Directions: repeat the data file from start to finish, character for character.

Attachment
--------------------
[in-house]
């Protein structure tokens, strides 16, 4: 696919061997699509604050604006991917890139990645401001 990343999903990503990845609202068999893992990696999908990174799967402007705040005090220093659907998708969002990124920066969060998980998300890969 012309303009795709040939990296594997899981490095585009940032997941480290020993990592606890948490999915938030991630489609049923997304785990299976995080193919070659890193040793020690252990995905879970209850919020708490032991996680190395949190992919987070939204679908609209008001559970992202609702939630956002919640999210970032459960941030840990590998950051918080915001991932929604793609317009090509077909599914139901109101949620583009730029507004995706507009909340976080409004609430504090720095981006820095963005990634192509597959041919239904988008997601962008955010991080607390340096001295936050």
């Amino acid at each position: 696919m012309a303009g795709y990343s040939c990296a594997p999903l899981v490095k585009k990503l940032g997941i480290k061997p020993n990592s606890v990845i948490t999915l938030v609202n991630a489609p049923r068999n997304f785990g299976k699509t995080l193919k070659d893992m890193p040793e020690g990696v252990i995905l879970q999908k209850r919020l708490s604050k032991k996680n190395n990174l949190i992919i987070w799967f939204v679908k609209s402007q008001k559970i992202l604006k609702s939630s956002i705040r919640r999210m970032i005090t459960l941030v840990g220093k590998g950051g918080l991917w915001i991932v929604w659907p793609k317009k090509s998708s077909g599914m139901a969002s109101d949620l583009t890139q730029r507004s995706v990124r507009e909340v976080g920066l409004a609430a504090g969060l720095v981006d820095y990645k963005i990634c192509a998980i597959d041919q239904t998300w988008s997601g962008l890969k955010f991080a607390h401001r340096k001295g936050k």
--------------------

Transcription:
[in-house]
């Protein structure tokens, strides 16, 4: 696919061997699509604050604006991917890139990645401001 990343999903990503990845609202068999893992990696999908990174799967402007705040005090220093659907998708969002990124920066969060998980998300890969 012309303009795709040939990296594997899981490095585009940032997941480290020993990592606890948490999915938030991630489609049923997304785990299976995080193919070659890193040793020690252990995905879970209850919020708490032991996680190395949190992919987070939204679908609209008001559970992202609702939630956002919640999210970032459960941030840990590998950051918080915001991932929604793609317009090509077909599914139901109101949620583009730029507004995706507009909340976080409004609430504090720095981006820095963005990634192509597959041919239904988008997601962008955010991080607390340096001295936050």
């Amino acid at each position: 696919m012309a303009g795709y990343s040939c990296a594997p999903l899981v490095k585009k990503l940032g997941i480290k061997p020993n990592s606890v990845i948490t999915l938030v609202n991630a489609p049923r068999n997304f785990g299976k699509t995080l193919k070659d893992m890193p040793e020690g990696v252990i995905l879970q999908k209850r919020l708490s604050k032991k996680n190395n990174l949190i992919i987070w799967f939204v679908k609209s402007q008001k559970i992202l604006k609702s939630s956002i705040r919640r999210m970032i005090t459960l941030v840990g220093k590998g950051g918080l991917w915001i991932v929604w659907p793609k317009k090509s998708s077909g599914m139901a969002s109101d949620l583009t890139q730029r507004s995706v990124r507009e909340v976080g920066l409004a609430a504090g969060l720095v981006d820095y990645k963005i990634c192509a998980i597959d041919q239904t998300w988008s997601g962008l890969k955010f991080a607390h401001r340096k001295g936050k």